The Girl Bound by the Sea

She was always easy to locate. Her movements were too regular. It put her in danger.

Coffee from the tiny coffee shop on the corner every morning, a block from the sea where she spent hours staring into the waves. She always had a camera with her but she had stopped taking photographs several weeks ago. She just held it in her cold hands while she stared at nothing but the huge expanse of water in front of her.

The sea was wild today and the wind cold and brutal but she stood still as a statue except for her hair. Curls as wild as the sea were whipped around her head by the wind. At times the wind would slow, like it was taking a deep breath before another onslaught, and her hair would fall slowly back onto her shoulders, as if by magic.

Some days she wore a long dress and her skirts would get entangled in her legs, revealing short black boots with tiny laces. On those days he wondered if she was even real, or merely a forgotten shade from another era.

Sometimes her lips moved, spoke words without sound, magical incantations, he imagined, but they never smiled, not even when a friendly passerby murmured a good morning. She would stop to study their face, trying to gauge whether they were a threat or not, sometimes return their good morning in a voice so low, it could barely be heard but mostly she just nodded her head politely and looked away.

He heard her voice once when she didn’t know he was there behind her. She was reciting an unfamiliar poem to a Raven who stood nearby watching her. He was surprised by the soft melodic sound, almost like birdsong, he thought. The memory still haunted him.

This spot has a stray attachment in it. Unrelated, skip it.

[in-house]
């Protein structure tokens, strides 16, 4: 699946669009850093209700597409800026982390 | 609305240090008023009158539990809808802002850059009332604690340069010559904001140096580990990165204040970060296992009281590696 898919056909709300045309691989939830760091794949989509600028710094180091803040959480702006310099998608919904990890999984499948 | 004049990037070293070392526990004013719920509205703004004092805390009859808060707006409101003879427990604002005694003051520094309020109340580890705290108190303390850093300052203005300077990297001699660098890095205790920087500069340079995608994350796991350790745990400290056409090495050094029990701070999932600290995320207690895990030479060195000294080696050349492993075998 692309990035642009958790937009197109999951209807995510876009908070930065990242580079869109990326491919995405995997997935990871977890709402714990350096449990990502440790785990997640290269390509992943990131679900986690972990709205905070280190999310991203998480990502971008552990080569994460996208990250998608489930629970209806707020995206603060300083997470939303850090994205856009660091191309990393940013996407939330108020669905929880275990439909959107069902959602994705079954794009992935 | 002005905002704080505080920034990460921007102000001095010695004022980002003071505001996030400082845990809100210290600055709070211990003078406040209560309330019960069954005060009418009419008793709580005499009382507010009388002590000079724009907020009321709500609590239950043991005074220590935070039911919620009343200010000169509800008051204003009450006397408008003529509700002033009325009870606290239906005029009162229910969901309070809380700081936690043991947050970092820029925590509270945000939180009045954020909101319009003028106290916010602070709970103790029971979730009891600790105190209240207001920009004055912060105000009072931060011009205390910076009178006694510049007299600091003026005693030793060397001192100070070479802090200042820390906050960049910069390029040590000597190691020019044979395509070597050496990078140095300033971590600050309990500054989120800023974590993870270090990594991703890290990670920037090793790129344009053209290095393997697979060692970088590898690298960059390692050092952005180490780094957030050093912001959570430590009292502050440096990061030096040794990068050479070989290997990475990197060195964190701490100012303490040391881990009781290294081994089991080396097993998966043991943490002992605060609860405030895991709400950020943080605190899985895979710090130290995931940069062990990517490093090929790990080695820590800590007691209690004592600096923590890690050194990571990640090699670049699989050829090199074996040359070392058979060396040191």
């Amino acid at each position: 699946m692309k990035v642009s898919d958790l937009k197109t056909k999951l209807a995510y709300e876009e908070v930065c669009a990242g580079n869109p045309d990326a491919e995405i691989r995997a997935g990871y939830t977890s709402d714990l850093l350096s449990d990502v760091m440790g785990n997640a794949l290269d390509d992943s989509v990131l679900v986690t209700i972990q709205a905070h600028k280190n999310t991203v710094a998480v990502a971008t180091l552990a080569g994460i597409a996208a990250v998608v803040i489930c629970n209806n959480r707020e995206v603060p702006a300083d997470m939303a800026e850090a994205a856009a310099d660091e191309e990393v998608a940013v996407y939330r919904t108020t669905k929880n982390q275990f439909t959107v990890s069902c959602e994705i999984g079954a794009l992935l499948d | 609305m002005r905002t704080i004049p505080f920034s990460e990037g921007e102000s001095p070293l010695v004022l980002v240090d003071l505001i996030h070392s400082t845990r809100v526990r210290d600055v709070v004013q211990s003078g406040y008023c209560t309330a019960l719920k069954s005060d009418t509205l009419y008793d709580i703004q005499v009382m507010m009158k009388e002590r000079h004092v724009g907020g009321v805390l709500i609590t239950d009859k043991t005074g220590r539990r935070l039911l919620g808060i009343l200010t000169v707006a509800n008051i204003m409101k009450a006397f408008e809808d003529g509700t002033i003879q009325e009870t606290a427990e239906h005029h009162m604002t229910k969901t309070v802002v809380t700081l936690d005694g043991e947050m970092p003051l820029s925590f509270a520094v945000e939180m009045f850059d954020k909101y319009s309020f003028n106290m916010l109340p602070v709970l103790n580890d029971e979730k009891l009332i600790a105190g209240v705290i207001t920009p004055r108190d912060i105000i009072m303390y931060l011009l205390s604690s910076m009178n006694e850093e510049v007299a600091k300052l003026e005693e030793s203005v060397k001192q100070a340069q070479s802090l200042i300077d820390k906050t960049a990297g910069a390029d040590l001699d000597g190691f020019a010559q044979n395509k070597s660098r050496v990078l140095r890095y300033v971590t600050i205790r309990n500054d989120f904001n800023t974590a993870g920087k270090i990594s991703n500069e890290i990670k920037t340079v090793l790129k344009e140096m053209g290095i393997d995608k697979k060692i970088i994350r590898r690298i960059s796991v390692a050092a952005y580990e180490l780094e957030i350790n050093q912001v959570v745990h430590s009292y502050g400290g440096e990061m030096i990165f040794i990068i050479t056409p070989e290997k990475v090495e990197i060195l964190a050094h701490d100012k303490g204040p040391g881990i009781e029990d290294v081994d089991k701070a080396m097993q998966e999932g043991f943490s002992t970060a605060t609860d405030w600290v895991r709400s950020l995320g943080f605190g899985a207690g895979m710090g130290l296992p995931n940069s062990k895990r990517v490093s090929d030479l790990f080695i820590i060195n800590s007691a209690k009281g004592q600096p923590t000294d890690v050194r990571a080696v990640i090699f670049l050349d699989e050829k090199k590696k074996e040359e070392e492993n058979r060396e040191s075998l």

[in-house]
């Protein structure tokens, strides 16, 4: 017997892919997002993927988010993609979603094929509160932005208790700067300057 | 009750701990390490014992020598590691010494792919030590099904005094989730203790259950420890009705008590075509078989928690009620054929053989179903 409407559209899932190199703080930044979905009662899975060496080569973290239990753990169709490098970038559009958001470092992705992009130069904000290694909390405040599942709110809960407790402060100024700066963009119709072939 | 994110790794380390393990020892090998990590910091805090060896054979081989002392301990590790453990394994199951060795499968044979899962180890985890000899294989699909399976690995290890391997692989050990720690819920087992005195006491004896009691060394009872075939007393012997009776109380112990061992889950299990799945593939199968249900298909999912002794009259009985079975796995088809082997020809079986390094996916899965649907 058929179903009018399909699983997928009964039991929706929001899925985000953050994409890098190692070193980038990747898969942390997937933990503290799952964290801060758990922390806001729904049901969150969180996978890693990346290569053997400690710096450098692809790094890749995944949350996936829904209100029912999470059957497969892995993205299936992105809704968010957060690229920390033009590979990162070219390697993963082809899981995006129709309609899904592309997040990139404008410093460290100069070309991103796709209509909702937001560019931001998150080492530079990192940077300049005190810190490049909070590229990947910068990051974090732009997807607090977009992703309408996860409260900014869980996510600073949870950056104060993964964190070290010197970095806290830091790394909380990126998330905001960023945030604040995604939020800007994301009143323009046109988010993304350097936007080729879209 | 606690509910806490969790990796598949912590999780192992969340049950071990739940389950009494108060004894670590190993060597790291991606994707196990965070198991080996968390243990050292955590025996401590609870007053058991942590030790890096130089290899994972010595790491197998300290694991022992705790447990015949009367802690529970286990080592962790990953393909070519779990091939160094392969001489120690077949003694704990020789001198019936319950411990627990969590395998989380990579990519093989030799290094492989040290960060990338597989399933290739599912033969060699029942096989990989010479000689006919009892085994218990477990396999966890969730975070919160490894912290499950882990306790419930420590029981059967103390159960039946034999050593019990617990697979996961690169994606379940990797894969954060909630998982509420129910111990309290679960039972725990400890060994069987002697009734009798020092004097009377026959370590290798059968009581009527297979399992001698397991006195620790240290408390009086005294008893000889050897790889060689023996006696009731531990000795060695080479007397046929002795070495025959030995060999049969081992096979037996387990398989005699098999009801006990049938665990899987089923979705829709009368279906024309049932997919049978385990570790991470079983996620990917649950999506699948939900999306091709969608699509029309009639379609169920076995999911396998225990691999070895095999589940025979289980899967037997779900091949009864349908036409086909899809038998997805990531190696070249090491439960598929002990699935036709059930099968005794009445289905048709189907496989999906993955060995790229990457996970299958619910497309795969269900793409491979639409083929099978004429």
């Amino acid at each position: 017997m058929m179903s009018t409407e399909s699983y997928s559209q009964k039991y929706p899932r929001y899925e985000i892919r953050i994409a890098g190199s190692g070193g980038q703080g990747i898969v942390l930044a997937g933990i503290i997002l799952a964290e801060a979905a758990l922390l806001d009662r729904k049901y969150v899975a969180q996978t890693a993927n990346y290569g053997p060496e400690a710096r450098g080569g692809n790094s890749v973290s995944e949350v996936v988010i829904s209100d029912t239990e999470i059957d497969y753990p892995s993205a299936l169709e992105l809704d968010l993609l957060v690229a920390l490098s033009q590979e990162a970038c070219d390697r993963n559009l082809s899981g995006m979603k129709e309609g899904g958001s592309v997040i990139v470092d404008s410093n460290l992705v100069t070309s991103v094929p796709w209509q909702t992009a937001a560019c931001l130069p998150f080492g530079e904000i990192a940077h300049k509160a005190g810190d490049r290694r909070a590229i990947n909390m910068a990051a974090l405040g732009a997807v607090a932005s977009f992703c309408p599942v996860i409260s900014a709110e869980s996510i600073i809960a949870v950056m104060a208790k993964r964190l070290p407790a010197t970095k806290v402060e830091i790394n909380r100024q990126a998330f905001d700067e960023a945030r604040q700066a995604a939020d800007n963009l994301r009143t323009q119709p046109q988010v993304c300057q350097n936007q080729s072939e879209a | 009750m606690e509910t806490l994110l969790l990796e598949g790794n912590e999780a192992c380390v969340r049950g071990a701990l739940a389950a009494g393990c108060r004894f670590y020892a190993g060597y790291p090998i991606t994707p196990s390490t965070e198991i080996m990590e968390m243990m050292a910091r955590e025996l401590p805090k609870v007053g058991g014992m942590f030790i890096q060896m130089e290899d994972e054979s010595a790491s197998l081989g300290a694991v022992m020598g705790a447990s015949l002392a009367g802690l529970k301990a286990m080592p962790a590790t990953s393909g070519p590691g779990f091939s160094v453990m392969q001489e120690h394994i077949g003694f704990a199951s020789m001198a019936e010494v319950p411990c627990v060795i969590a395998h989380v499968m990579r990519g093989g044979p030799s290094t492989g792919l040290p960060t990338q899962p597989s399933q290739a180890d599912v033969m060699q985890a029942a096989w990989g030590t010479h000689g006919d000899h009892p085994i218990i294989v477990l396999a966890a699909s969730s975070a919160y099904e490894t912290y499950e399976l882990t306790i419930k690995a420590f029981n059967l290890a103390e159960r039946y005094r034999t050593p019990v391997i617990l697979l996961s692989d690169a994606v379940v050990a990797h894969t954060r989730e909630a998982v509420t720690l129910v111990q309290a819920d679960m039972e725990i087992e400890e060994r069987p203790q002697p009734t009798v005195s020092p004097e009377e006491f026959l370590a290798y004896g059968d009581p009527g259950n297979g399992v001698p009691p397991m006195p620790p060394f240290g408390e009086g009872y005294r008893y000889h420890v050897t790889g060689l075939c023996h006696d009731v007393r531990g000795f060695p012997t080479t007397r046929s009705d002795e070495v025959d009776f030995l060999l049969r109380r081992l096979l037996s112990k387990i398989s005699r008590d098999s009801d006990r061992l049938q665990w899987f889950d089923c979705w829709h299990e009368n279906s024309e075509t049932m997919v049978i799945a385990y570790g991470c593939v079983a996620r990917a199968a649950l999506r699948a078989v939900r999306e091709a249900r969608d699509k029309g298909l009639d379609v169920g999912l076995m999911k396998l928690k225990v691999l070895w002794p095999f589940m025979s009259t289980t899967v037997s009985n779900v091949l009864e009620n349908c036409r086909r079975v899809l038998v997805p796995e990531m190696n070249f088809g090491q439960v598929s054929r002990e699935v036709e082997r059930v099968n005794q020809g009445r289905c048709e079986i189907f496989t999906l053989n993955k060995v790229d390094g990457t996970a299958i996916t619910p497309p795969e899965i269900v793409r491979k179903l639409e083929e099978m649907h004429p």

He tried to talk to her once, just casual inane chatter, too inane for someone like him with a reputation as a heartless charmer and a reprobate with a gift for words. She watched his face while he spoke. Her eyes were huge but the light had gone out of them a long time ago. He thought she must have been beautiful once. When he stopped talking, she turned, clutching her camera tightly to her chest and walked away with sure, even steps. He didn’t try to talk to her again.

He watched her though, everyday. On his more fanciful days he thought she was the kind of woman he could love, would want to protect from the evils of the world except he was sure the evils of the world had already visited her and took her heart with them when they left.

When he was honest with himself, he knew he was merely another one of those evils. When he was honest with himself he knew if he had half a chance he would capture this sad little bird and keep her for himself, bound to his need just as surely as she was bound to this sea, just as he had done with all his women.

However, he had turned them lose when he became bored and he knew he had left them broken, seeking something they didn’t have a name for, ghosts of their former selves.

He didn’t want that for this one. If she had any heart left to break, he didn’t want to be the one to break it.

But he wanted her. Oh, God, how he wanted her.

She would be easy to abduct.

Unfortunately something about her awakened his conscience. He could abduct her, would abduct her, but only once he was sure he could love her forever, keep her forever, and make her love him, at least a little.

But that time was not now.

So he watched his little bird from the shadows, slowly losing his heart to her and that wild sea which kept her bound and enthralled and heartbroken.


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